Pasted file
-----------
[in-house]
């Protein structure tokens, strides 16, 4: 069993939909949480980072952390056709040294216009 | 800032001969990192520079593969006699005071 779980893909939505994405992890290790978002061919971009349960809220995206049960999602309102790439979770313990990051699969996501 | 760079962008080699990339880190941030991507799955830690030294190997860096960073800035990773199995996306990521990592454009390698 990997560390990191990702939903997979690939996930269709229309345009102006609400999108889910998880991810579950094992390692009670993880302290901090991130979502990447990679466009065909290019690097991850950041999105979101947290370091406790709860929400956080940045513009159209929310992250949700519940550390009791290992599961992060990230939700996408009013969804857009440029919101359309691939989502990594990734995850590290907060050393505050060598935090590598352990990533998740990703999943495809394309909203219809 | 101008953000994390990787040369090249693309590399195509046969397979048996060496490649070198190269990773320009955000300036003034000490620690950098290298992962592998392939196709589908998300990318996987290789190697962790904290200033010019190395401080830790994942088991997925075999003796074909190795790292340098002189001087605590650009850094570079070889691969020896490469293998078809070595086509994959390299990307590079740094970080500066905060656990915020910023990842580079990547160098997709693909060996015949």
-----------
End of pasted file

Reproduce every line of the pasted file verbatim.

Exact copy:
[in-house]
């Protein structure tokens, strides 16, 4: 069993939909949480980072952390056709040294216009 | 800032001969990192520079593969006699005071 779980893909939505994405992890290790978002061919971009349960809220995206049960999602309102790439979770313990990051699969996501 | 760079962008080699990339880190941030991507799955830690030294190997860096960073800035990773199995996306990521990592454009390698 990997560390990191990702939903997979690939996930269709229309345009102006609400999108889910998880991810579950094992390692009670993880302290901090991130979502990447990679466009065909290019690097991850950041999105979101947290370091406790709860929400956080940045513009159209929310992250949700519940550390009791290992599961992060990230939700996408009013969804857009440029919101359309691939989502990594990734995850590290907060050393505050060598935090590598352990990533998740990703999943495809394309909203219809 | 101008953000994390990787040369090249693309590399195509046969397979048996060496490649070198190269990773320009955000300036003034000490620690950098290298992962592998392939196709589908998300990318996987290789190697962790904290200033010019190395401080830790994942088991997925075999003796074909190795790292340098002189001087605590650009850094570079070889691969020896490469293998078809070595086509994959390299990307590079740094970080500066905060656990915020910023990842580079990547160098997709693909060996015949």